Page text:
“Where attention goes, energy flows,” said Tony Robbins.
Our lives get defined by what we pay attention to.
If we pay more attention to the good things around us, we become happier and more successful. Researchers call it the happiness advantage.
If we pay more attention to the bad things, we generally get in a bad mood and miss opportunities.
There are always good and bad things around us. It is our choice where we direct our attention.
The problem is that we evolved to pay more attention to problems and threats. The people who looked out for dangers survived to pass on their genes.
So, how do we go against our natural tendency and start paying more attention to what we want instead of what we don’t want?
Here are some practical ways to do that.
Find the exceptions to our challenges
I was working with an executive, and he wanted to get better at instigating change in his organization.
Instead of focusing on what challenges he faced when trying to influence his colleagues, I asked him to share three examples of when he was successful in bringing on change.
He shared three impressive examples from his career, from instigating new product line launches to organizational structure changes.
Already, by focusing on what was working instead of what wasn’t, it was evident that he was already good at instigating change.
Then, we tried to decode what he did when he was successful. Well, what came up was brilliant. He came up with the PEST model of Change Management. I asked my genius client for permission to share it here, and I encouraged him to trademark this as it is excellent.
He was successful at instigating change when he was Persistent, Enthusiastic, gave Specific examples where the change worked, and Talked to many people in the organization.
So PEST stands for:
- Talked to a lot of people.
Remember folks, to be successful in bringing on change to your organization, you may need to become a bit of a PEST:-)
By focusing on what works versus what doesn’t, you can develop valuable models of success and build your confidence.
Celebrating is anchoring in a positive emotion and amplifying it.
It is something we often neglect to do with our teammates when we hit a milestone. By the time we reach the milestone, we are already desensitized to it; we take it for granted and we focus on the next thing.
Try to create a multi-sensory celebration for you and your team which could involve food, drink, flowers, outdoor experiences, etc.
Here is a post I wrote about celebrating last Sunday when we had a family celebration:
“Celebrating is a party thrown in the name of gratitude.
As you are climbing the mountain, take a moment to lift your eyes to enjoy the view.
You have come a long way.
Let yourself bask in the joy.
It is the moment of celebration that will create the overflow for you to serve others.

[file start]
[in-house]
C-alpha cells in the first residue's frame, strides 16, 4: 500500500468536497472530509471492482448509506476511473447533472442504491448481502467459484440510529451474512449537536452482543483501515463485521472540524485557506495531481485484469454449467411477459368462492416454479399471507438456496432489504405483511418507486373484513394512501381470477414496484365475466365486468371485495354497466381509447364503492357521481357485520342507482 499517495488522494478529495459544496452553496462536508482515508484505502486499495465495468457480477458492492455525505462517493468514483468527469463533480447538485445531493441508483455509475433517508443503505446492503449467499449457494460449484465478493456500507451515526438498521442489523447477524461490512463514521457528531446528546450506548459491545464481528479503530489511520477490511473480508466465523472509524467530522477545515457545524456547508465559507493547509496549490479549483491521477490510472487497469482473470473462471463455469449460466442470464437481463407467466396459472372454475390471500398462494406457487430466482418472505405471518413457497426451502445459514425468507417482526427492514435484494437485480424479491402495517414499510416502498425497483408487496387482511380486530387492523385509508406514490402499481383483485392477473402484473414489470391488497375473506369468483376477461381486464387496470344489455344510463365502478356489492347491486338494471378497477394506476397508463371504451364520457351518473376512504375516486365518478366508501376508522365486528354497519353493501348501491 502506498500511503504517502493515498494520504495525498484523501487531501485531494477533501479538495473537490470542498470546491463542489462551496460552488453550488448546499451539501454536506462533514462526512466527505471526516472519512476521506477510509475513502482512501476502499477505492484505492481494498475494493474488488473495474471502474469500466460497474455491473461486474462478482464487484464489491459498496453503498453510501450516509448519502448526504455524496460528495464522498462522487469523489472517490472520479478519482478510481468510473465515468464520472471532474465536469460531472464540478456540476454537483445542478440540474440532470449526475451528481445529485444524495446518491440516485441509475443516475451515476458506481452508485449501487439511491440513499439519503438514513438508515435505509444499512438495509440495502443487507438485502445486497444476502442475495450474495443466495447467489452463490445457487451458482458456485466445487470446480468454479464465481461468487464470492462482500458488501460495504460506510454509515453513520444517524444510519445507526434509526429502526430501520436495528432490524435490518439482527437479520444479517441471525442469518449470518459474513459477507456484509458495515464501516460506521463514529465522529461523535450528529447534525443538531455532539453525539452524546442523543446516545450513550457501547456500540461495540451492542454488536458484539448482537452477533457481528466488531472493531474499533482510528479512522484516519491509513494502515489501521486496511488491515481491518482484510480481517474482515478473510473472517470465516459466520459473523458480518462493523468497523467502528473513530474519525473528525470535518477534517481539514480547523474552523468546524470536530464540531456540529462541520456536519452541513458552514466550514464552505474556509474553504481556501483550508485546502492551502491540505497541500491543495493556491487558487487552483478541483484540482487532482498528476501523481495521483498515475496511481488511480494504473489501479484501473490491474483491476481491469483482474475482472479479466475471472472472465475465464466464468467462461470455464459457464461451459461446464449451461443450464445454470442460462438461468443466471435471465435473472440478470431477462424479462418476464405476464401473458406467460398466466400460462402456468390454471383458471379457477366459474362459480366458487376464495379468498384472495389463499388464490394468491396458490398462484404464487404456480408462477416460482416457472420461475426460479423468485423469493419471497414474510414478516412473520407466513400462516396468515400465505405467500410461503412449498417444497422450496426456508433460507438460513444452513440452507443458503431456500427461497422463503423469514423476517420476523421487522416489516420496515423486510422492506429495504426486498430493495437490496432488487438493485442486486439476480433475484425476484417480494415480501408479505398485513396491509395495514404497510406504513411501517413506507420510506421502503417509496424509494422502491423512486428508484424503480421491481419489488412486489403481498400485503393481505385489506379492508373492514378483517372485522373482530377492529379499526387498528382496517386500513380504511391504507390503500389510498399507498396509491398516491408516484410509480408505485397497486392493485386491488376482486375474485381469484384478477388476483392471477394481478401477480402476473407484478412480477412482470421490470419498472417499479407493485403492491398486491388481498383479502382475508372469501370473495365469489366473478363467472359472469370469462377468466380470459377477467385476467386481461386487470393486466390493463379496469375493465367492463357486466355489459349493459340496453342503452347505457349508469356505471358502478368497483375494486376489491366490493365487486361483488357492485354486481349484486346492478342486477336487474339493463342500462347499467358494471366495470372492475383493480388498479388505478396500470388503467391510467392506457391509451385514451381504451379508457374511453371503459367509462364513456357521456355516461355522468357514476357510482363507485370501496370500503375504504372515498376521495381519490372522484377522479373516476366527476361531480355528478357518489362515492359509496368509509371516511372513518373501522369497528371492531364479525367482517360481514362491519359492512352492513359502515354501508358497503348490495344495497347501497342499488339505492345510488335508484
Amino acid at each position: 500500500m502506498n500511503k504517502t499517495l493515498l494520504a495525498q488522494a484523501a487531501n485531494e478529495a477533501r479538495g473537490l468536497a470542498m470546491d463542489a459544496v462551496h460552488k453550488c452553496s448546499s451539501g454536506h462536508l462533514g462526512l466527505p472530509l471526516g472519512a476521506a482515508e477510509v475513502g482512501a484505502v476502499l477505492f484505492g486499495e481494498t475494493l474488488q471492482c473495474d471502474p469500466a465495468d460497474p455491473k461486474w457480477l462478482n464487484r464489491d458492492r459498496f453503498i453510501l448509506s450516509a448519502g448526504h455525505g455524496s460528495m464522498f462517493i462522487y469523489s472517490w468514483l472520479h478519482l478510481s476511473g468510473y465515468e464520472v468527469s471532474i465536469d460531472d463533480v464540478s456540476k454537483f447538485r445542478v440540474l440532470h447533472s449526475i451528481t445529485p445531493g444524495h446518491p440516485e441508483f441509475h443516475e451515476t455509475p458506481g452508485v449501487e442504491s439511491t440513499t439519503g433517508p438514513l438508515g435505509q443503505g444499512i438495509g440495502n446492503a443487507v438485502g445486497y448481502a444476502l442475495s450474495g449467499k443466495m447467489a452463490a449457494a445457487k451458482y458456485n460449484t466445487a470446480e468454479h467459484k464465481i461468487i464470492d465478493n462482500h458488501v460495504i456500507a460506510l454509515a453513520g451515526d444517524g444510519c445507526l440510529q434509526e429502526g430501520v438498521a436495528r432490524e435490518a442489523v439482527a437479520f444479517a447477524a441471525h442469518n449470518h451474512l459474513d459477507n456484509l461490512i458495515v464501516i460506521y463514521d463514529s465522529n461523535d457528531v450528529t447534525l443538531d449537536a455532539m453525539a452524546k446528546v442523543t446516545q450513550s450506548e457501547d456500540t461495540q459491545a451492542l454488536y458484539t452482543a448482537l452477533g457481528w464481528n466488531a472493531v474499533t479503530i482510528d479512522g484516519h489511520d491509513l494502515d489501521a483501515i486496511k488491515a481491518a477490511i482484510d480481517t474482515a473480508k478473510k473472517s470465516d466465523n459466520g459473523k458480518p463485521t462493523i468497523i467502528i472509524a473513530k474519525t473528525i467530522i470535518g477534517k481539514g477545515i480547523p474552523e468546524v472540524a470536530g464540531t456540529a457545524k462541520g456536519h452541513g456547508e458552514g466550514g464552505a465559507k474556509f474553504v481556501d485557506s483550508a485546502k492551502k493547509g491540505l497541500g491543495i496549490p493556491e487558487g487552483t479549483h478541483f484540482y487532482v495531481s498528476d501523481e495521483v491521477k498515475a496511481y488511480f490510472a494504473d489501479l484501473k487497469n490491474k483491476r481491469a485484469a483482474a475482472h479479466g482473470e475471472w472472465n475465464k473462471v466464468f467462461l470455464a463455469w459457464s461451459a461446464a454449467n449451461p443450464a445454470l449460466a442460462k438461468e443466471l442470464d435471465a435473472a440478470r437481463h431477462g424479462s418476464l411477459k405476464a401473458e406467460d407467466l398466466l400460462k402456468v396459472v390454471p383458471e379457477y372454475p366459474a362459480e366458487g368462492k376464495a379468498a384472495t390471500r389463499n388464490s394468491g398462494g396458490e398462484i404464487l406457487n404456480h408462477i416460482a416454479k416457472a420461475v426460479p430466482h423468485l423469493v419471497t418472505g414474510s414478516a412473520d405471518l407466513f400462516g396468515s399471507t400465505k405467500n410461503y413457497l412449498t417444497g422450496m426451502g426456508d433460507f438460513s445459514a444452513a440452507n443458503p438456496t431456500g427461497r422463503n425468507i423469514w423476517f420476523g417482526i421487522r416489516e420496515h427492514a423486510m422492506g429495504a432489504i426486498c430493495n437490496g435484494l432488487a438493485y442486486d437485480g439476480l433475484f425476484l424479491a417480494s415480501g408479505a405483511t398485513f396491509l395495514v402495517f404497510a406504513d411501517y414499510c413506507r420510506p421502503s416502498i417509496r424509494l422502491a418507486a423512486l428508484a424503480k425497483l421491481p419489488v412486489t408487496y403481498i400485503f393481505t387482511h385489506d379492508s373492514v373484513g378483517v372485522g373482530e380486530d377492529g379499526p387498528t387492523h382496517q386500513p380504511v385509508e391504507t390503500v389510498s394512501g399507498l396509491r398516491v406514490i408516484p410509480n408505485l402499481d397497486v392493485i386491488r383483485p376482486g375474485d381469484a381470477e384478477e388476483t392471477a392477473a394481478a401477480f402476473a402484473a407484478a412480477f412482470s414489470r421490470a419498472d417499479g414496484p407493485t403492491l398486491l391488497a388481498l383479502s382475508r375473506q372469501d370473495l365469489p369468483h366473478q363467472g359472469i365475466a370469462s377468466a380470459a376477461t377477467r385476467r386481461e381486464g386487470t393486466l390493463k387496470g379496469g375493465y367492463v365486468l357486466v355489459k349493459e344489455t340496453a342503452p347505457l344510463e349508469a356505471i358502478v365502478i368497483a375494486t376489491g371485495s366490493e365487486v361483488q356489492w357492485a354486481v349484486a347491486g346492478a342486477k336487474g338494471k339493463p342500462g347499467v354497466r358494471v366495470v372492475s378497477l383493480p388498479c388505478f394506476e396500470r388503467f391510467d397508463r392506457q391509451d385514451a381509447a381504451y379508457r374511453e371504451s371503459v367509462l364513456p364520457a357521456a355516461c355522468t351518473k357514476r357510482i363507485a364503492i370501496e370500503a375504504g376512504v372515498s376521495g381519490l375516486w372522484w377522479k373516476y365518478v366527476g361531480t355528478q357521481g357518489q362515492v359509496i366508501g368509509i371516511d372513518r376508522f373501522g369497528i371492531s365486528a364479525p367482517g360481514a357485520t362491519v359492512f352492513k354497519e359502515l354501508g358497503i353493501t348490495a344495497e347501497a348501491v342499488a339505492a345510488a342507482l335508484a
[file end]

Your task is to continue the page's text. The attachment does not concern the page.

It is the moment of celebration that will motivate you to continue climbing the mountain… these views are really worth it.
Tomorrow we go back to work.
But today…we celebrate.”
Identify the lessons and silver linings to our disappointments
Find the hidden treasures in the ashes of your professional disappointments.
Also, look for the silver lining. Did a failure nudge you in a better direction?
Did you fail fast and saved a lot of misplaced effort and money?
Did you learn something that will make a difference in your future success?
Keep the lessons and let everything else go, no need to carry with us past disappointments.
Show appreciation to our team members
One of my favourite exercises to do with teams is a feedback exercise where you share three behaviors of your colleagues that contribute to the strength of the team and one behavior you would like them to change for the team to be stronger.
It is a challenging exercise, people are afraid it will harm their relationships, but it achieves the opposite. One of the reasons is that the ratio of positive things to negative things is 3:1. Ideally, we want our interactions at work to have a positive/negative ratio higher than 5:1.
Videogames manage to become so addictive because they use rewards and positive reinforcement abundantly.
Some of our deepest human needs are to feel valued and accepted, and appreciation does just that.
How can you show your colleagues more appreciation? You will both be happier and more productive for it.
There has been a lot of research about the happiness advantage; people who are happier have more professional success. This does not mean that we need to revert to toxic positivity.
When we feel negative feelings, we can accept them, experience them and let them go. No need to suppress or avoid them.
But, when we want to create success, we need to be deliberate on where we focus our attention, because this will define our results. Which of the tips above resonated the most?